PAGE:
What makes an archivist giddy…if anything? I think archivists are still considered, by those outside the profession, as the very serious librarian. We’re the image of the stuffy librarian that was around in the 1940s and 1950s. But hey, we’re people too and we do get excited by things even if we don’t always show it.
What makes an archivist giddy depends on the archivist. For me, two things make me giddy: discovering a really cool document and helping someone make that history connection. Last week, I was on the morning shift of the reference desk. It was like any other day. A little on the quiet side and hardly any researchers. About two hours into my shift, this woman came in. I remember her well because she was gobsmacked about being in the National Archives. I admit this made me smile on the inside. I walked her through the process of signing in and even gave her a mini-tour of our reference room (I had the time after all). Then we discussed the reason for her visit.
She was looking for her grandfather’s naturalization records. She produced from her pocket a copy of her grandfather’s certificate of naturalization with the petition number, which is the most important number to have. From there, I discovered that she would need to go to the original record as our microfilm collection only when up so far. As we waited on the record to come from our stacks, I helped her sign up for a researcher card and went over our rules for the our original text room. She was getting excited and that, in turn, made me more excited.
The more things change the more they stay the same. Here I am in a new job in a new city doing the same thing but each person is different. Each person I help is different. They have different needs and expectations. I’ll never forget the look on her face when she found the petition. To her surprise, there was an accompanying photo of her grandfather affixed to his Petition of Naturalization, a grandfather she never meet. The pure joy and excitement that emanated from her infected me too. There was plenty of “oh my god, oh my god” to go around. She was literally shaking with excitement.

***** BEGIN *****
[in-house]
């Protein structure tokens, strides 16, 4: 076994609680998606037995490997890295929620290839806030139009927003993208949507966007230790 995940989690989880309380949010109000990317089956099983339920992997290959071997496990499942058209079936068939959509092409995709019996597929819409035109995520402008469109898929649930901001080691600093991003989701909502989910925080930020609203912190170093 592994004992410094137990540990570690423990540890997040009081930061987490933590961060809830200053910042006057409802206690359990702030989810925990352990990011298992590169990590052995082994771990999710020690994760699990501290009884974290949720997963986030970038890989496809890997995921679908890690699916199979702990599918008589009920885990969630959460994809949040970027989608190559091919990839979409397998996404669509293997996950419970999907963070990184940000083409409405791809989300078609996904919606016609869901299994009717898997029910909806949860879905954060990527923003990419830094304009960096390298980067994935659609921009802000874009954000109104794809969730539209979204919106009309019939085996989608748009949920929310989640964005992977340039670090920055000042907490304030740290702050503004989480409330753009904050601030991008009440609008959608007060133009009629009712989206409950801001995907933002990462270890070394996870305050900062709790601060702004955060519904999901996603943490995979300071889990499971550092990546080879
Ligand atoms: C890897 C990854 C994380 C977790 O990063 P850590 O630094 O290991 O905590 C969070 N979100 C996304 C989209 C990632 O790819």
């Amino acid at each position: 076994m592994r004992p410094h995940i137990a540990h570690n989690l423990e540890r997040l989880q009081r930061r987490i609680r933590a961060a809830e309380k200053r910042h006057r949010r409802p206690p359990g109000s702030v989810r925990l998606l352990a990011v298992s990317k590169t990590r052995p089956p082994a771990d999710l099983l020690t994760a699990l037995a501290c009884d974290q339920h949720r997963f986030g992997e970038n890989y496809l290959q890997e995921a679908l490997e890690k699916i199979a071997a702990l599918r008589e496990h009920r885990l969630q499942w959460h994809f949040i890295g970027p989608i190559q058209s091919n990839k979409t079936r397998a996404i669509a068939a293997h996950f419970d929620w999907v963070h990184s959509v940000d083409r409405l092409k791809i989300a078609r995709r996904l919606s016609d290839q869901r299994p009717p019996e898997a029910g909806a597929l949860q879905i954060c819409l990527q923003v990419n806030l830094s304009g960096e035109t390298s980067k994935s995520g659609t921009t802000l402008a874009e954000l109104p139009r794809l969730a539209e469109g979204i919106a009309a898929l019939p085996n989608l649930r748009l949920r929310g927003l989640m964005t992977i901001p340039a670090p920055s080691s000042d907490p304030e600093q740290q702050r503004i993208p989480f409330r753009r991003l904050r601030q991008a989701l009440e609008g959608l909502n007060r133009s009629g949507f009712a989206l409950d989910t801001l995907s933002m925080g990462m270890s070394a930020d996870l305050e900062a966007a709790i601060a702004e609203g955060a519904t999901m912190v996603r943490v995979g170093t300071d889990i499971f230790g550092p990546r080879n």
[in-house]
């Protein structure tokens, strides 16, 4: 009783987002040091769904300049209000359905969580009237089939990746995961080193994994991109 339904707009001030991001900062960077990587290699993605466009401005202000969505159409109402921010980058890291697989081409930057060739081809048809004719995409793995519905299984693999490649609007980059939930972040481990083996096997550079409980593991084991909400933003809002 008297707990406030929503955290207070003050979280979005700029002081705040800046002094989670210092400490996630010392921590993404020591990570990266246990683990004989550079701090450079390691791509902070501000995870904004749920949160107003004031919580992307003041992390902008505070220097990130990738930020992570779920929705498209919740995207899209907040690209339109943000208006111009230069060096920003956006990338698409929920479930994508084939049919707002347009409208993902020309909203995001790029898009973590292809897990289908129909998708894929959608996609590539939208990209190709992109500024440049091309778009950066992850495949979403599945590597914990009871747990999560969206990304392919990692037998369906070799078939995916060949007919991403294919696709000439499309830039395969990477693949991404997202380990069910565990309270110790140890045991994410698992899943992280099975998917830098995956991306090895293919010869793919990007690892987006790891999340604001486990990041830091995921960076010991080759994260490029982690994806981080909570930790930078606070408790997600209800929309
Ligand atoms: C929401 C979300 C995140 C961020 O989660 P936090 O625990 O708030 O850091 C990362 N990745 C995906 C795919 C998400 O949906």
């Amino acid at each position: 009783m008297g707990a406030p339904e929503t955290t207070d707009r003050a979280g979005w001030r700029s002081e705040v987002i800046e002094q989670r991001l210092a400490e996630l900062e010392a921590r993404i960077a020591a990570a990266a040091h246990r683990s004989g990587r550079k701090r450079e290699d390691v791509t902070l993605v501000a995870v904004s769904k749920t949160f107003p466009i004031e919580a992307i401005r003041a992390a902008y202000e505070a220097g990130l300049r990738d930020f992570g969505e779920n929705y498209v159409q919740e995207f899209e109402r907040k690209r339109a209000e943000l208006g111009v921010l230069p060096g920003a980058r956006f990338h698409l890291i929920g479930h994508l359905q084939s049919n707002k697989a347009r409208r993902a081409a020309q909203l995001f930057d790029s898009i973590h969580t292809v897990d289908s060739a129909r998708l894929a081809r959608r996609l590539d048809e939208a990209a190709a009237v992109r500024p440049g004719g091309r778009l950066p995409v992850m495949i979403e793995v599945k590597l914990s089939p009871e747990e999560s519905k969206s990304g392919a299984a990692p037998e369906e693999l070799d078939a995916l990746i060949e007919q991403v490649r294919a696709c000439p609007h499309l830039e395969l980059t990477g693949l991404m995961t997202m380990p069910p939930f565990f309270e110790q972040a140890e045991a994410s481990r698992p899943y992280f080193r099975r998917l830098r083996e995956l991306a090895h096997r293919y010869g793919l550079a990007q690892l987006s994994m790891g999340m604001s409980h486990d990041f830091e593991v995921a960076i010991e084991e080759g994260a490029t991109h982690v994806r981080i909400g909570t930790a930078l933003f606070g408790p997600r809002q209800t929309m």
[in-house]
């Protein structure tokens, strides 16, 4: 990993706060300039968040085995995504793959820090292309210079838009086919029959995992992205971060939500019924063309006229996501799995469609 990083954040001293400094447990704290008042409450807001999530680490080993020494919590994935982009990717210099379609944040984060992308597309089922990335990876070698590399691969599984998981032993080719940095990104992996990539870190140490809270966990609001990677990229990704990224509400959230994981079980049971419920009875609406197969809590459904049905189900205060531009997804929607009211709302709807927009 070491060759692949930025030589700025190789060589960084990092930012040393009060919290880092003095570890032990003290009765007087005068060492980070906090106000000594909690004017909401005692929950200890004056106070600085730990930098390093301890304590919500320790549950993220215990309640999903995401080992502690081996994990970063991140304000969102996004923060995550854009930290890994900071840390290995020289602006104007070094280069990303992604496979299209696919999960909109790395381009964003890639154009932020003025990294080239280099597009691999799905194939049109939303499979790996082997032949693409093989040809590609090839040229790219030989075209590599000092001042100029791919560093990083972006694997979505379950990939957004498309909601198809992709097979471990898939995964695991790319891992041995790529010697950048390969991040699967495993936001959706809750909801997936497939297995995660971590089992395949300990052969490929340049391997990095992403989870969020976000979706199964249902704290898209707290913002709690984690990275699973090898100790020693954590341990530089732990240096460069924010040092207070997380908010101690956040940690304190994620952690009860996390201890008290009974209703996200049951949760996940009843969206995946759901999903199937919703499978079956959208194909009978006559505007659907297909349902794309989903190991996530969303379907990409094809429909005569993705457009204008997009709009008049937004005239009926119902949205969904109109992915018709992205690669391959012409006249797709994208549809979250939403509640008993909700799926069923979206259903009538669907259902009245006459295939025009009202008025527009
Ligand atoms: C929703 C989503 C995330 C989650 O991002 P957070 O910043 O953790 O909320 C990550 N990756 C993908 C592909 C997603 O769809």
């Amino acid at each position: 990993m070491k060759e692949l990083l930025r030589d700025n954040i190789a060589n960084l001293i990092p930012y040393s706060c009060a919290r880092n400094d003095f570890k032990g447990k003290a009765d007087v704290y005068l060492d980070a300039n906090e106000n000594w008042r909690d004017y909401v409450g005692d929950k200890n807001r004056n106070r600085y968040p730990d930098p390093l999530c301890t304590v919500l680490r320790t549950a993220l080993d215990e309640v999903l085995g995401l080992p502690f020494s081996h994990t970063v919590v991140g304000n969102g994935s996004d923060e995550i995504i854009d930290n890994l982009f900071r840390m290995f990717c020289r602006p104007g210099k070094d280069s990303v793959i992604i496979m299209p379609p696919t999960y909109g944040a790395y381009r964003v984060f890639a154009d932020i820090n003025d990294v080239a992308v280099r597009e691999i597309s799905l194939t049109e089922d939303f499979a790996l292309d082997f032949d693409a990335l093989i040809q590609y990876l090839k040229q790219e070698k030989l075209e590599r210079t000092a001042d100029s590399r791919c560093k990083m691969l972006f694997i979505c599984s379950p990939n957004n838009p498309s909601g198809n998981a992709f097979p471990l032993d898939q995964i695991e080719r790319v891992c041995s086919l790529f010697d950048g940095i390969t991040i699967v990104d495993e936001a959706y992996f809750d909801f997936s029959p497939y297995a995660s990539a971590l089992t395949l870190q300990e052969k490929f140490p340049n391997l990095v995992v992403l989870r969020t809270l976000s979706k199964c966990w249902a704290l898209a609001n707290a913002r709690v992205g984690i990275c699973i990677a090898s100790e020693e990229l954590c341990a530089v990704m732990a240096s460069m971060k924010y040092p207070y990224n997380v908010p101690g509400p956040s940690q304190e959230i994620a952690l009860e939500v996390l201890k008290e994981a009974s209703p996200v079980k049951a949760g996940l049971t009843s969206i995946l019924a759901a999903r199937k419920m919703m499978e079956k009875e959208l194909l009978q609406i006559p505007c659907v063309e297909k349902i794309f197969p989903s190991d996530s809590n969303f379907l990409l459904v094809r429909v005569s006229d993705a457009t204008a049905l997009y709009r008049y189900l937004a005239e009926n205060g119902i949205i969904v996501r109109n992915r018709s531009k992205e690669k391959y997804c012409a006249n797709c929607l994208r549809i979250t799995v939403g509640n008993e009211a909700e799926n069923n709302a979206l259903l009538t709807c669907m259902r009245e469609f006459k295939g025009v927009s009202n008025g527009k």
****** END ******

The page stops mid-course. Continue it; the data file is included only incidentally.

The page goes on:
Helping that woman, on that day, was THE best day of my entire week. It still makes me smile when I think about it. Before I became an archivist, I wanted to be a historian. I was inspired by my high school history teacher Mr. Ervin who challenged his students and made us think of history in a different way. He was the first teacher I had that made connections. That a solitary event isn’t a stand alone event but it produces a ripple effect that reverberates through time.
A long time ago, a dear friend of mine asked me “where do I find enjoyment in life?” This question required me to distill what I love by separating it out from a job title. After many months of pondering, it dawned on me I love to help people and I love to help people make connections with history. I want to show people that history is still alive and affects us to this day. And, by the time I’m done, you’ll have a greater appreciation for history. That’s my life’s purpose. It’s that guiding principle that lead me to the archives profession and not feel like a failure because I was giving up on my long time goal of being a professional historian. I still help people. I still make those connections everyday.
So, I’ll continue to sit at the reference desk with all it’s ups and downs because it’s what I do. It’s what I love. If you’re ever in Philadelphia, come visit the National Archives. I’ll be happy to help.